Izabel, the princess of the cats, had walked into the palace, and into my life, only days before Izmir's return to Istanbul. She was my new best friend, the most beautiful of cats, and so adorable and good-natured that I could hardly put her down. One evening, out of nowhere, she had just walked into my room and leapt onto my bed. Well, what was I supposed to do? How could I resist looking after her? Of course, I couldn't and did not. So, that was all fine. But then, only the day before Izmir's assault on the palace, which I shall recount to you presently, Izabel started to talk. You may well imagine that I am insane, for no doubt, as I once did, you believe that cats cannot talk. But, in fact, they actually can. I swear it on my bloodline, the cats can talk.

Izabel was sat on my lap, and I was stroking her head and looking into her eyes, when all of a sudden she opened her mouth and a high-pitched noise came out, which is not so dissimilar to my own voice, but somehow more feline, closer to the sound of a miaow. Imagine that miaow is actually a real word, and that it is the only word that cats have ever chosen to say to you before, and now that with the same voice they can say any word, like 'human' or 'slave'. It is entirely fascinating to hear a cat talk. Well, anyway, Izabel just looked at me and suddenly said, 'Help me'.

At the time I was shocked. I too thought that I had lost my mind. But then she continued, 'My name is Izabel, and I am the princess of the cats. I can see that you are puzzled and I understand why. It is in contradiction to cat law for me to speak to you, and I wouldn't do it unless it was a genuine emergency. I am in dire need of help. My uncle is trying to force me into marrying a psychopath but I cannot do it, my life will not suffer it to be so. I came here from the scene of his proposal, and both the guards of my uncle and of my intended groom are now looking for me. I saw you looking out of your window only the other day, and you looked so sweet, I thought that if any human would help me then it would be you. I need you to keep me, to protect me, and to hold on to me at all times, until it is safe again for me to leave.'

Well, I had already fallen in love with Izabel, so of course I agreed. We spent the whole day sat together in my chambers and talked and talked and talked, until I fell to sleep in my chair. She told me all about cat civilisation, of their different ways and beliefs, of their philosophy, of where they lived and of the different cat tribes. I was somewhat disappointed when she informed me that she was in charge of the whole world, and not I, but I didn't let it trouble me much for, as I thought then and still think now, I am the one living in the palace and not her.

The next day I awoke, ordered in some breakfast for the two of us, and we began talking again. Well this is where we were when we heard the guards cry, which, little did we know it, was deep from within the fray of Izmir's next great feat: the assault on Topkapi Palace.

Carried on the crest on surging excitement, Izmir and Ahhmet had needed little time to plan. Izmir would fly them both in. Ahmet would take Fatma's catapult and assault the guard from above. He would be dropped off somewhere inside and then provide cover to Izmir, causing a distraction and dragging the guard away, while Izmir went to look for the diamond. Once the light of the cats was obtained, he would rejoin Ahmet and fly them both back to safety. Fatma would just have to wait where she was, behind the bush. Still, she had not stopped crying.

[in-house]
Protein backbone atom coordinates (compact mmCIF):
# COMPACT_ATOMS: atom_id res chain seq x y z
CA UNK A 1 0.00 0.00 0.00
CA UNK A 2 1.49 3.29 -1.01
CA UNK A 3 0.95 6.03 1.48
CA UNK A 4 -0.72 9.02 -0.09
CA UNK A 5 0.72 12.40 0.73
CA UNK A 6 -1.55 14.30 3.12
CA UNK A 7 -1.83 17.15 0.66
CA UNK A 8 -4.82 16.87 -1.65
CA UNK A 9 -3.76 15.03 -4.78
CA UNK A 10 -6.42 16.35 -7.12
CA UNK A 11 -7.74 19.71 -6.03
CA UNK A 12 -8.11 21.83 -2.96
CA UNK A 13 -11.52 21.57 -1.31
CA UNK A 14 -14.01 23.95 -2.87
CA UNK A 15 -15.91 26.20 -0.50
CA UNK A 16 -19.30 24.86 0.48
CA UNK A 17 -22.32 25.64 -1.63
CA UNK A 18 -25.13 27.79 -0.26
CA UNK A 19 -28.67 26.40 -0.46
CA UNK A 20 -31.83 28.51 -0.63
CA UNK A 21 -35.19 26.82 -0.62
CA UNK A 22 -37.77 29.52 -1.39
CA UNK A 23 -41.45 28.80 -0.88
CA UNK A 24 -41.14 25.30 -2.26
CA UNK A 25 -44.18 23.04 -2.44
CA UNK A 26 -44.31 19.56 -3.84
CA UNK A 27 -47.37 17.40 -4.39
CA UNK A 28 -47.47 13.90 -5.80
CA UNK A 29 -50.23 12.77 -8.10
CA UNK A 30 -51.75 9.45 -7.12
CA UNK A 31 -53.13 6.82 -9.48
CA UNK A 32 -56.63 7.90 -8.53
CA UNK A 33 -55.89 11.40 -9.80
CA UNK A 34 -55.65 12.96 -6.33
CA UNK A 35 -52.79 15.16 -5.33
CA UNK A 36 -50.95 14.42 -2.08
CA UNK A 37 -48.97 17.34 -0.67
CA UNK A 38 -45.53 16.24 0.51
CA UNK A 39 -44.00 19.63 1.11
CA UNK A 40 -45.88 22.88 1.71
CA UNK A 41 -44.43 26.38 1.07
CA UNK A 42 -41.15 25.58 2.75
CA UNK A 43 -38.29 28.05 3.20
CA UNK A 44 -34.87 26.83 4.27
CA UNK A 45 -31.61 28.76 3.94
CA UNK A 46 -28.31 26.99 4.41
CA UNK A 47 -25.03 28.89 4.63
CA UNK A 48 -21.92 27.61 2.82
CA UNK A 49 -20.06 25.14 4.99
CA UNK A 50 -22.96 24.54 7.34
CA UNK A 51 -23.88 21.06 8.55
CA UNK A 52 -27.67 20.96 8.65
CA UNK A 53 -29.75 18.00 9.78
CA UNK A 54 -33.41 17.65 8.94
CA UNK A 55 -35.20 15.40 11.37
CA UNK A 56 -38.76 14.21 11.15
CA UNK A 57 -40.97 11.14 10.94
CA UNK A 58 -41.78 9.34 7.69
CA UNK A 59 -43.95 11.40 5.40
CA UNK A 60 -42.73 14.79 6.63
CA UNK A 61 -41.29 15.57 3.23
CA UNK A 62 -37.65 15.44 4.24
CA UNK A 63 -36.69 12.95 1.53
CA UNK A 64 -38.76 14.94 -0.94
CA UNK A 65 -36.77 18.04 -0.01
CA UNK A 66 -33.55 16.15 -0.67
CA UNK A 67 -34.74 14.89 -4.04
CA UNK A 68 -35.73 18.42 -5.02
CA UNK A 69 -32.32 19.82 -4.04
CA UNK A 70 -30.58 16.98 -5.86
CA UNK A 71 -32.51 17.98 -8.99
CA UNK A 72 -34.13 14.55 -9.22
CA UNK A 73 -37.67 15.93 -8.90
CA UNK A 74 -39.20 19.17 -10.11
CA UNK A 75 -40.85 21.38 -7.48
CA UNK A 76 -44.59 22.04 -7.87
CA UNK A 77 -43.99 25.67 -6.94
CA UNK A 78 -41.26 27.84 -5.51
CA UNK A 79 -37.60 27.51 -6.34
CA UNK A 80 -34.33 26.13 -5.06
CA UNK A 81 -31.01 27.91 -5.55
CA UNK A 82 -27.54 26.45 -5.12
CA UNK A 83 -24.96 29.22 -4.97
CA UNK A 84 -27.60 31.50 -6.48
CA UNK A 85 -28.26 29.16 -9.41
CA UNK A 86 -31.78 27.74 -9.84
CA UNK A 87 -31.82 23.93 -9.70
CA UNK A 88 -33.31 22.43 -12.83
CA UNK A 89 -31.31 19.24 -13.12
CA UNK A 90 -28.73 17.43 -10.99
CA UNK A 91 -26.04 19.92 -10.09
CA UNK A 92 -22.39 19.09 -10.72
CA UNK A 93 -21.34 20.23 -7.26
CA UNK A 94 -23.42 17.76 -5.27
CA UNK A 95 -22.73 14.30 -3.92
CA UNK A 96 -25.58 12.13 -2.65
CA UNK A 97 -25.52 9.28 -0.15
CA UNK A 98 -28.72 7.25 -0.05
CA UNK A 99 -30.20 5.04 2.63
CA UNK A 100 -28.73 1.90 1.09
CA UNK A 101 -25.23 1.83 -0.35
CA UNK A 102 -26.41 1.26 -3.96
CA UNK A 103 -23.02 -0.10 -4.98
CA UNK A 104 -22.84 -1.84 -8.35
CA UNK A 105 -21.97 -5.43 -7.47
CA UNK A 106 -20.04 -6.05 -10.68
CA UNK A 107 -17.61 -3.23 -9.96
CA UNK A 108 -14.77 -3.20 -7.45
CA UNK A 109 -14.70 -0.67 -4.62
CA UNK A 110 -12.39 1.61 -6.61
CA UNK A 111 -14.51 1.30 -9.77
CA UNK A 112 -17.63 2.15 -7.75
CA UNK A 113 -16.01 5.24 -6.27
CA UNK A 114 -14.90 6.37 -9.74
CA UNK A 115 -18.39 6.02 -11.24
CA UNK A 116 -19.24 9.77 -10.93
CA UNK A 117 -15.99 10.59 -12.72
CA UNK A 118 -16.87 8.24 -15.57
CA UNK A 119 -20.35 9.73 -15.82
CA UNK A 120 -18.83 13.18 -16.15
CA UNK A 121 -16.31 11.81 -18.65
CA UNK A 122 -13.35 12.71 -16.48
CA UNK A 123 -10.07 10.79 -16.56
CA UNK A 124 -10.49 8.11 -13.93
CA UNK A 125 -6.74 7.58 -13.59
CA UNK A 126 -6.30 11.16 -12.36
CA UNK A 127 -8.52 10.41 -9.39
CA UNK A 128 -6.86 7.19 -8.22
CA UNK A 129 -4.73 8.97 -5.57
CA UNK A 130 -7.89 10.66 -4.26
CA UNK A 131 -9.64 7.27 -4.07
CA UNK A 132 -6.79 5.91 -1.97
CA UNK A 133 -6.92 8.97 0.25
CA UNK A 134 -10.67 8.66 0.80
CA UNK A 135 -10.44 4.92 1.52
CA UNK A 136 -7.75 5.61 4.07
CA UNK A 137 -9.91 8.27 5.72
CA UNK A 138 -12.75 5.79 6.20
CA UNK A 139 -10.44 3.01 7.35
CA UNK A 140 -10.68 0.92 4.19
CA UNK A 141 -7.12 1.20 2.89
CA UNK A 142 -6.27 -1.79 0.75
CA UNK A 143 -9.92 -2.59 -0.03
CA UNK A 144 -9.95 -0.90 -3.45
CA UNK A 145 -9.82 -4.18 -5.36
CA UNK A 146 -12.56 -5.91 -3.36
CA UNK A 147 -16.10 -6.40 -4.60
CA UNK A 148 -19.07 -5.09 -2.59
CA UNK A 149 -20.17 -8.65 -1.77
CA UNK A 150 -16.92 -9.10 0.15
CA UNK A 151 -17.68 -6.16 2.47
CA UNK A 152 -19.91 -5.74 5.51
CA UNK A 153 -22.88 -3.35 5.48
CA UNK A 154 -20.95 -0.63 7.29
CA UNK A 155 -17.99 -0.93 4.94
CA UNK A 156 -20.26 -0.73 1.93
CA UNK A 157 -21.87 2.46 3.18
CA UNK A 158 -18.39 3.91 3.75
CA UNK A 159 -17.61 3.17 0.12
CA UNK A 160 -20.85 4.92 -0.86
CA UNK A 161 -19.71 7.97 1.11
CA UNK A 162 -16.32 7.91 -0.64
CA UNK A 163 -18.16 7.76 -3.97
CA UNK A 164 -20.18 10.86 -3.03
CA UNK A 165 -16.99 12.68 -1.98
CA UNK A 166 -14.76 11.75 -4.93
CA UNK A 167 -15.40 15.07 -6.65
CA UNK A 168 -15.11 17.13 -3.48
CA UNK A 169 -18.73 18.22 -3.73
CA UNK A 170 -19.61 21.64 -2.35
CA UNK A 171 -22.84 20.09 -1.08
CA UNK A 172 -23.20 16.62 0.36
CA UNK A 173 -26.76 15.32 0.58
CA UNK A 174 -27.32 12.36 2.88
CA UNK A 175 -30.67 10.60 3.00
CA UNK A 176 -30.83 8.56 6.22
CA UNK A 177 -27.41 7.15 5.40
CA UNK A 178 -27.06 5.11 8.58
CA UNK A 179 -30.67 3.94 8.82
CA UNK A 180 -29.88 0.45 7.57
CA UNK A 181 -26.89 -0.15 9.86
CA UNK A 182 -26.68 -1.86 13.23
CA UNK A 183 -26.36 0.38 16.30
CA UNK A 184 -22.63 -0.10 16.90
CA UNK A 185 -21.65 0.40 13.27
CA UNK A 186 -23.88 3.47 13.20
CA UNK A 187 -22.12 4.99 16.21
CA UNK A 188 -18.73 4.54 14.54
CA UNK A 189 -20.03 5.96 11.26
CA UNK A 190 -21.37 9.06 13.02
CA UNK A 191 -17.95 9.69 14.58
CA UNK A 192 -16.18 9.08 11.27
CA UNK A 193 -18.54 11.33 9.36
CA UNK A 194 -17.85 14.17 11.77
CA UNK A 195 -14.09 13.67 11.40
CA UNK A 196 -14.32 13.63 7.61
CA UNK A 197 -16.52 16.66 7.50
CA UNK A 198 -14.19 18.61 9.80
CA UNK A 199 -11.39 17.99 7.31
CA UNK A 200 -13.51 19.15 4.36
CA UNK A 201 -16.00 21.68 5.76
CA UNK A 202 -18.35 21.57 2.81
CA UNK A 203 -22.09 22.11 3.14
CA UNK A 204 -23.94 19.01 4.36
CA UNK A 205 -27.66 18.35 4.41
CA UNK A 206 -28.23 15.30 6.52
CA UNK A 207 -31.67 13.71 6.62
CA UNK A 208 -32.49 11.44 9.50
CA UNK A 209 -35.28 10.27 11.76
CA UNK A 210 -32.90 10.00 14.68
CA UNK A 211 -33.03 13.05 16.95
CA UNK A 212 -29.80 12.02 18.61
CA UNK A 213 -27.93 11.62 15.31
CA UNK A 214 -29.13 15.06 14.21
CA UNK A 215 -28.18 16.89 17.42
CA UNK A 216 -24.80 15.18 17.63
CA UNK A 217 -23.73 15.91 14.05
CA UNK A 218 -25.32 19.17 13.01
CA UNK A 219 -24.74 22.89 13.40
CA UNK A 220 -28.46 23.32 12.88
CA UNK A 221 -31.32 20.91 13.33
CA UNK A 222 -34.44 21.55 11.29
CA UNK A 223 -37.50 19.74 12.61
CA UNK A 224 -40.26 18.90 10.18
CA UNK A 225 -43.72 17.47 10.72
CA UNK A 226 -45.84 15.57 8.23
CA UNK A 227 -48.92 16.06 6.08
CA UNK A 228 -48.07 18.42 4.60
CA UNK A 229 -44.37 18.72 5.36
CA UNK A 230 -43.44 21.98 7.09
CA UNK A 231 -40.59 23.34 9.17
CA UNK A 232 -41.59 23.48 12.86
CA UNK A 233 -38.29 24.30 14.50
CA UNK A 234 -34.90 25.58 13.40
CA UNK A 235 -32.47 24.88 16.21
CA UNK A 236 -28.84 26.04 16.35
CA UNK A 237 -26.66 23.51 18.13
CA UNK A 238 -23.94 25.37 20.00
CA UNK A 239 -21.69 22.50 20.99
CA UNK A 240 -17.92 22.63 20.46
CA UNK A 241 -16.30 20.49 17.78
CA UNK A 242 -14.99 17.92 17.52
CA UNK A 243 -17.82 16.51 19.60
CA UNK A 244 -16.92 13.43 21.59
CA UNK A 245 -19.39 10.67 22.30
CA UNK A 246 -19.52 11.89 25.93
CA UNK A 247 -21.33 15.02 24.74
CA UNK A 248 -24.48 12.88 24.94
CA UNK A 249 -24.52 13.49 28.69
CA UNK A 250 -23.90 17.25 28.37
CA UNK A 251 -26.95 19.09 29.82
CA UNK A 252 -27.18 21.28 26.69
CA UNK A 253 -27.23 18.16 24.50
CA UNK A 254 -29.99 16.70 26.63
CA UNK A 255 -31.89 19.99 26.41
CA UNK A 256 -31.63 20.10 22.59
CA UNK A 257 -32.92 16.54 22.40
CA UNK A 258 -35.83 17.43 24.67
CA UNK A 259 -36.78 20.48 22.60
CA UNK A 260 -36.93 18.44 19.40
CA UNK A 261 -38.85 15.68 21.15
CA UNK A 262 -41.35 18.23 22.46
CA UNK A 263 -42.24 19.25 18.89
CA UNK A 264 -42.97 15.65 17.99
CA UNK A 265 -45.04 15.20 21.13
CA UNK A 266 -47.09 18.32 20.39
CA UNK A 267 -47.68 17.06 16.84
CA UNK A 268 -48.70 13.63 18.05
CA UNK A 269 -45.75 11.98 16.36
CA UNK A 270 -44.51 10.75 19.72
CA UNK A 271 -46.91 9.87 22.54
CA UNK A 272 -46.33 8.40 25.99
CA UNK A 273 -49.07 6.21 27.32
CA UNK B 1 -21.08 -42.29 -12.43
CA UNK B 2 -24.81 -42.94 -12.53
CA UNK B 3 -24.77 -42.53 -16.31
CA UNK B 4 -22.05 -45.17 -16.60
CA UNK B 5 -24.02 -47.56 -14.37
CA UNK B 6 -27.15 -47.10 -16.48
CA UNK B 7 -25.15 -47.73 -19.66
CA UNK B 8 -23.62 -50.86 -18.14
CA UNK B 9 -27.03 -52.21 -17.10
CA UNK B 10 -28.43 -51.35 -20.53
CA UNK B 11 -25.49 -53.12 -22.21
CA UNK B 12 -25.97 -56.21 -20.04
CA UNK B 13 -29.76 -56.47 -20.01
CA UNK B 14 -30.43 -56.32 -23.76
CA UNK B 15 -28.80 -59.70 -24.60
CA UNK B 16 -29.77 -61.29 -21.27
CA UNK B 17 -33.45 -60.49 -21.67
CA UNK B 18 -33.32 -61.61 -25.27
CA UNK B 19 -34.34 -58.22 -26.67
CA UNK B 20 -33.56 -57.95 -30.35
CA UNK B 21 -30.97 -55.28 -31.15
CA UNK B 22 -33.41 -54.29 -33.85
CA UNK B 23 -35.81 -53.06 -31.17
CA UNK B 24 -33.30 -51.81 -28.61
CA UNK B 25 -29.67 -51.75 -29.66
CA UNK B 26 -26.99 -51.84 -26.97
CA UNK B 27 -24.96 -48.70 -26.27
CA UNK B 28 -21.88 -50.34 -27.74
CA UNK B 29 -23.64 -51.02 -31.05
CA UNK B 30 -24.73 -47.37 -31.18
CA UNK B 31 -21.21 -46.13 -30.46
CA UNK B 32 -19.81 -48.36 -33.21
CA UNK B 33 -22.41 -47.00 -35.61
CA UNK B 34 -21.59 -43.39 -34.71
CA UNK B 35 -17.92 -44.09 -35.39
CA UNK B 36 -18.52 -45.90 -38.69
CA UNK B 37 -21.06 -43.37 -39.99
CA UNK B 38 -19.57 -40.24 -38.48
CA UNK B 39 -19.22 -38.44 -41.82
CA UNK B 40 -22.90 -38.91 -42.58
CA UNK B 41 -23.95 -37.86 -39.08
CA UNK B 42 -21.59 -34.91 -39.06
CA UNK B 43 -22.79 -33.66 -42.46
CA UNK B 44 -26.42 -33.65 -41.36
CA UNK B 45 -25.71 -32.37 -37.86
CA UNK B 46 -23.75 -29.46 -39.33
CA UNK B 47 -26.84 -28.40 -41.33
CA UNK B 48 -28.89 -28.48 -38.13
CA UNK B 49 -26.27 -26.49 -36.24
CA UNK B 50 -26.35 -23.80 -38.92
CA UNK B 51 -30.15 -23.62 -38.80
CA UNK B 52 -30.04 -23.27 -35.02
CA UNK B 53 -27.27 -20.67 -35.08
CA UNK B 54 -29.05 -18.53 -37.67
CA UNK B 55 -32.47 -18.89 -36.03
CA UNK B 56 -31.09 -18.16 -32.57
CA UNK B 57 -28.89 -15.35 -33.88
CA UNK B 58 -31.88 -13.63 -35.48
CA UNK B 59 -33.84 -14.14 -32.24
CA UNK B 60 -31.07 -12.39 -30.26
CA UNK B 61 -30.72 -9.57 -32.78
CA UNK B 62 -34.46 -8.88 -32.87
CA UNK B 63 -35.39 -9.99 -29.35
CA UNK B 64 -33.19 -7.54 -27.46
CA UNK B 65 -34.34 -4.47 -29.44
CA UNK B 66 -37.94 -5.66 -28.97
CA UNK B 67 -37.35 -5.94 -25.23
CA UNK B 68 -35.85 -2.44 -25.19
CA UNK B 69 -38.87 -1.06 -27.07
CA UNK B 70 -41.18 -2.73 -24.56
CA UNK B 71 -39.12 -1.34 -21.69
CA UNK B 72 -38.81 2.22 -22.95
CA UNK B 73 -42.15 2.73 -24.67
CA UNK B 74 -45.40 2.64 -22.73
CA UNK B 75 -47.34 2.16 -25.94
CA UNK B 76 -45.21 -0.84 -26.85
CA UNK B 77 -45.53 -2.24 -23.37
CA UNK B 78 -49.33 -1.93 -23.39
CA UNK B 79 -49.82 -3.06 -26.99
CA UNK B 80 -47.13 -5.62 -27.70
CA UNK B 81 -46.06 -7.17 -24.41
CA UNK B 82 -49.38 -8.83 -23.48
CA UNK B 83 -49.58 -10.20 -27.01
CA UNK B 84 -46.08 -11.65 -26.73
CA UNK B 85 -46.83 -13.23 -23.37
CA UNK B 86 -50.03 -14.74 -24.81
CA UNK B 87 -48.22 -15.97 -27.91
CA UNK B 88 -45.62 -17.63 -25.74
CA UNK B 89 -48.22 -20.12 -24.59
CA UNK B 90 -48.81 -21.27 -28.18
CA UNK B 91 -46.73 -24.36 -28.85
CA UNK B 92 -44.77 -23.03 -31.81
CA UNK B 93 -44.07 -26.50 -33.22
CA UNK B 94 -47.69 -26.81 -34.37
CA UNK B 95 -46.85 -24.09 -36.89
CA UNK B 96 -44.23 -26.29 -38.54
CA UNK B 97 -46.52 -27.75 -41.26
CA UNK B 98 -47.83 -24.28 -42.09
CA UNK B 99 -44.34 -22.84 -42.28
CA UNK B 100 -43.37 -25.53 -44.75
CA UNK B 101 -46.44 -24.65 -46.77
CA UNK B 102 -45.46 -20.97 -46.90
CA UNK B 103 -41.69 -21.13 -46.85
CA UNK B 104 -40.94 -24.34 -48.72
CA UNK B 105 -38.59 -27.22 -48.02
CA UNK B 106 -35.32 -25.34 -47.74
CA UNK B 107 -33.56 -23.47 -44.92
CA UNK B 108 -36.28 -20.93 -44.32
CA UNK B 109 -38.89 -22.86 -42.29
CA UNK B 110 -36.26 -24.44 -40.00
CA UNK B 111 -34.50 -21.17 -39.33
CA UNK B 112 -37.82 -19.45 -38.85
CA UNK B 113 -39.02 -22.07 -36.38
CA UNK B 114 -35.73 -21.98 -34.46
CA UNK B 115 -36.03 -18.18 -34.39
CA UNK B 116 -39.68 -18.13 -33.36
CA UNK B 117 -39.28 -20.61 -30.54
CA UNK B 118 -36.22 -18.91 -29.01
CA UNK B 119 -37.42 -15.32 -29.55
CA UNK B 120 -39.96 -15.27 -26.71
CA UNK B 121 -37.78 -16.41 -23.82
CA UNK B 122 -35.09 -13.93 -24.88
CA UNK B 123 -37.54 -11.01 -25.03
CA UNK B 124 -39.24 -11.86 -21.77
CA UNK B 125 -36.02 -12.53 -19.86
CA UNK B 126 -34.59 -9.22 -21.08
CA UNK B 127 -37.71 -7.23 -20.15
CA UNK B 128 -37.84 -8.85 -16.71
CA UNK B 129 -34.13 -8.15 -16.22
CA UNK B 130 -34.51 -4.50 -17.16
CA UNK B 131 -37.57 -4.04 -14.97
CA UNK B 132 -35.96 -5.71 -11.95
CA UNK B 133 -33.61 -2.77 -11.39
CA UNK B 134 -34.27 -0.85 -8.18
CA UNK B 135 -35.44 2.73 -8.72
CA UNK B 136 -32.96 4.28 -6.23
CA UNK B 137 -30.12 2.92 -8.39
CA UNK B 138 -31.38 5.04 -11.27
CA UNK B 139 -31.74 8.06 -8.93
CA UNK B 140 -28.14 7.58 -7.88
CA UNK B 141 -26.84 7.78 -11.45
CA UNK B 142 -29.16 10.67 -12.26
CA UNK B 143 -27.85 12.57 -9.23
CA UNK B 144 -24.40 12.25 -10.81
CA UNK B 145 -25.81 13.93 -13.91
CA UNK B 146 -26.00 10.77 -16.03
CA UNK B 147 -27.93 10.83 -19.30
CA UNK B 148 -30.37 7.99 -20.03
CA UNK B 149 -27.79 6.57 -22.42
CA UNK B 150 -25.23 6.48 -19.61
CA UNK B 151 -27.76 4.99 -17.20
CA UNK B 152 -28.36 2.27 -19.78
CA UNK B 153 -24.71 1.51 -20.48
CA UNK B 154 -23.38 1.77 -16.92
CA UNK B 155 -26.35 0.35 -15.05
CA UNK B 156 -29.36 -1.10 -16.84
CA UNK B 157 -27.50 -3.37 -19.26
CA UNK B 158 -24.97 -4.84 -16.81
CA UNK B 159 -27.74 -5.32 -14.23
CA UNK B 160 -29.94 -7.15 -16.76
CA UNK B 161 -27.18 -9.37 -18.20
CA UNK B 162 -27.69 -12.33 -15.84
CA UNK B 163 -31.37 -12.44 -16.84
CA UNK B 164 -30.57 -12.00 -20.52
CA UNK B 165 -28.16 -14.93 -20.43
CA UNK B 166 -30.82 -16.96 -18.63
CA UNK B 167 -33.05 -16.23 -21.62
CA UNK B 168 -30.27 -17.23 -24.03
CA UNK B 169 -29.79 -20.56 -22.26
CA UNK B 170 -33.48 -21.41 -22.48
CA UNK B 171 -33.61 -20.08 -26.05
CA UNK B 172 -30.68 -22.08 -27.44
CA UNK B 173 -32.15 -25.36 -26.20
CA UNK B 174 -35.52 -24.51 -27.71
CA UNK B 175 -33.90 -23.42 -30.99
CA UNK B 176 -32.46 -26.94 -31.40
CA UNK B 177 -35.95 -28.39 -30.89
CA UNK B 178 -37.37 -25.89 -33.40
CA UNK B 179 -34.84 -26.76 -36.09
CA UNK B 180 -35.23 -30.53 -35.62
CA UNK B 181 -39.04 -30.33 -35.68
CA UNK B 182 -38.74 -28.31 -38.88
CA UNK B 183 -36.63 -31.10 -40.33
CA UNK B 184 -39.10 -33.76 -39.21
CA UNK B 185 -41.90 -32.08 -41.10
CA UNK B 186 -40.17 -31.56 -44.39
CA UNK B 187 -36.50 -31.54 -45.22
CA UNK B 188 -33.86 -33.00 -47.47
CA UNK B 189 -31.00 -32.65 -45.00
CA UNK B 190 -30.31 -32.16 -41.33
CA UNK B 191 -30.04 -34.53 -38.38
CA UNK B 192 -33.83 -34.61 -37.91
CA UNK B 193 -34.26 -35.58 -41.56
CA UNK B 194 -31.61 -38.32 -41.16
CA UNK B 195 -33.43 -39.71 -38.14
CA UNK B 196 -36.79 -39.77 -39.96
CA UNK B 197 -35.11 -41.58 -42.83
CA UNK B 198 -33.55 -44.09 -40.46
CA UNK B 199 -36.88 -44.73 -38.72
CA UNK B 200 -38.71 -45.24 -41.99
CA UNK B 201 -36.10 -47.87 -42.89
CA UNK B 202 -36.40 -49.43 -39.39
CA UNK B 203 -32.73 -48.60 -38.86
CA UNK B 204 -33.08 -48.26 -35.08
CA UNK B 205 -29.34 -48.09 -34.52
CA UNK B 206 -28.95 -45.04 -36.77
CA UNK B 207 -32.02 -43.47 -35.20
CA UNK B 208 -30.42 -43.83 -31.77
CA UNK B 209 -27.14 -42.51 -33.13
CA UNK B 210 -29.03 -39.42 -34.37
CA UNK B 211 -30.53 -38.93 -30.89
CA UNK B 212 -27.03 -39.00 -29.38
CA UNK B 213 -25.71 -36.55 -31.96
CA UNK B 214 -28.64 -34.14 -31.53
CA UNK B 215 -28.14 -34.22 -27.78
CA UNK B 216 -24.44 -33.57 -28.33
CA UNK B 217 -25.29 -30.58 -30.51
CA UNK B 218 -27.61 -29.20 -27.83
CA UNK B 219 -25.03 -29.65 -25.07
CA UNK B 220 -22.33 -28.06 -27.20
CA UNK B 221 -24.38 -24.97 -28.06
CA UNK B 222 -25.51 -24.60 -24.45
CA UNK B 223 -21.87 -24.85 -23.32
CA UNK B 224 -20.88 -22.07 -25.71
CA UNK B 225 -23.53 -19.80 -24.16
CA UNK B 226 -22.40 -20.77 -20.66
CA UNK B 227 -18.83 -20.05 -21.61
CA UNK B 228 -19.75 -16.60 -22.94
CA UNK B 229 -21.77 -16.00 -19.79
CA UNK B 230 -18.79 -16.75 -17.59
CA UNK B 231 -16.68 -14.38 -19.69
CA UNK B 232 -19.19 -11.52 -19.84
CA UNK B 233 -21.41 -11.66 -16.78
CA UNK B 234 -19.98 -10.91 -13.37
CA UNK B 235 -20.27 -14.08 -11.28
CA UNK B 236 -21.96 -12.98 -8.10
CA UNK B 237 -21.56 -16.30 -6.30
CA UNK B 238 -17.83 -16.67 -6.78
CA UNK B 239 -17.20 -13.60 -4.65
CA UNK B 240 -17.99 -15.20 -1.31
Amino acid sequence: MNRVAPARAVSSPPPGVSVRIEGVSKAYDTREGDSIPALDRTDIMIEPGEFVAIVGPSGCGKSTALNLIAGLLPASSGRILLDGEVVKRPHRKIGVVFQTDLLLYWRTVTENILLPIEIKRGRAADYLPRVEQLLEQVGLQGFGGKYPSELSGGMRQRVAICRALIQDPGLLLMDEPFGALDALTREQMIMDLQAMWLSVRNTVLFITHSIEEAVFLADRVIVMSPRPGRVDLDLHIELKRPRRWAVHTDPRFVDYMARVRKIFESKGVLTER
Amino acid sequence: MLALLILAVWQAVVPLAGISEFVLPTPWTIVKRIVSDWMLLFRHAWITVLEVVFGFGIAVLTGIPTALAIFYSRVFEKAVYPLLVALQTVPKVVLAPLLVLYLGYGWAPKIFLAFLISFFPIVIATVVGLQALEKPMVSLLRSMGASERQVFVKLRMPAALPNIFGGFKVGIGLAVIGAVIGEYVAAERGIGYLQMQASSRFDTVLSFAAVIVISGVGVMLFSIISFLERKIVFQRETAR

Aaargggh! The first scream made my heart skip a beat. I dashed across my chambers with Izabel in my hands and leant out of the window to see what had happened. In the dust of the courtyard below, a guard lay unconscious on the floor, his head outlined in a puddle of blood, crimson and unforgivingly lit by the midday sun. In the skies above, two cats were now hovering, scanning the grounds for the best place to land. Ahmet had claimed his first victim with the catapult.

Thwack! Aaargggh! Crash! Another stone came down upon another poor guard's head, and within seconds the palace became bedlam. A sergeant blew the warning horn and then suddenly guards came pouring out of the palace and into the grounds from every conceivable direction. Up above, the adventurers were now confronted with a swarming sea of angry humans, who, thankfully, seemed to have little idea of what was happening. Thwack! Thwack! Thwack! Ahmet rained pebbles down upon the guards, who variously fell over or just stood gawping and scratching, wondering how best to respond to an invisible threat.

Izmir landed on top of a feasting hall. Ahmet found a ledge to perch on whilst Izmir dived off across the rooftops to find a way into the palace. He slipped in through an open skylight and then jumped down into a pantry. He was dismayed. He was trapped. The pantry's exit was guarded by a particularly fat human. With no choice but to move forwards, Izmir flattened himself against the floor and tried to creep beneath the guard's legs…

'Ah ha!' screamed the guard. 'I have the cat! I have the cat!' He leant over to pick Izmir up and for a second paused to consider why this cat was wearing a pair of white feathered wings. Wham! Izmir floored the guard, taking his feet from underneath him with a sweep of his tail. He pelted down the corridor and turned the corner. Before him was a whole line of soldiers. They hadn't seen him yet, but… 'The cat!' roared the soldier at the front. 'Get her!' 

They charged, screaming and thrusting their spears in the air…

Most cats at this point would have frozen in shock, or broken down in tears, but Izmir saw only the possibility of success. With the guards only metres away, Izmir leapt into the air and flew straight at them. Whoosh! Smack! Izmir pushed the first guard down with such force that the two soldiers behind him also came crashing to the ground, and then he was up and away, jumping down the line of advancing guards from head to head, tearing at their eyes as he went. The humans screamed in terror. In seconds, these soldiers, some of the finest men in our country, had been vanquished.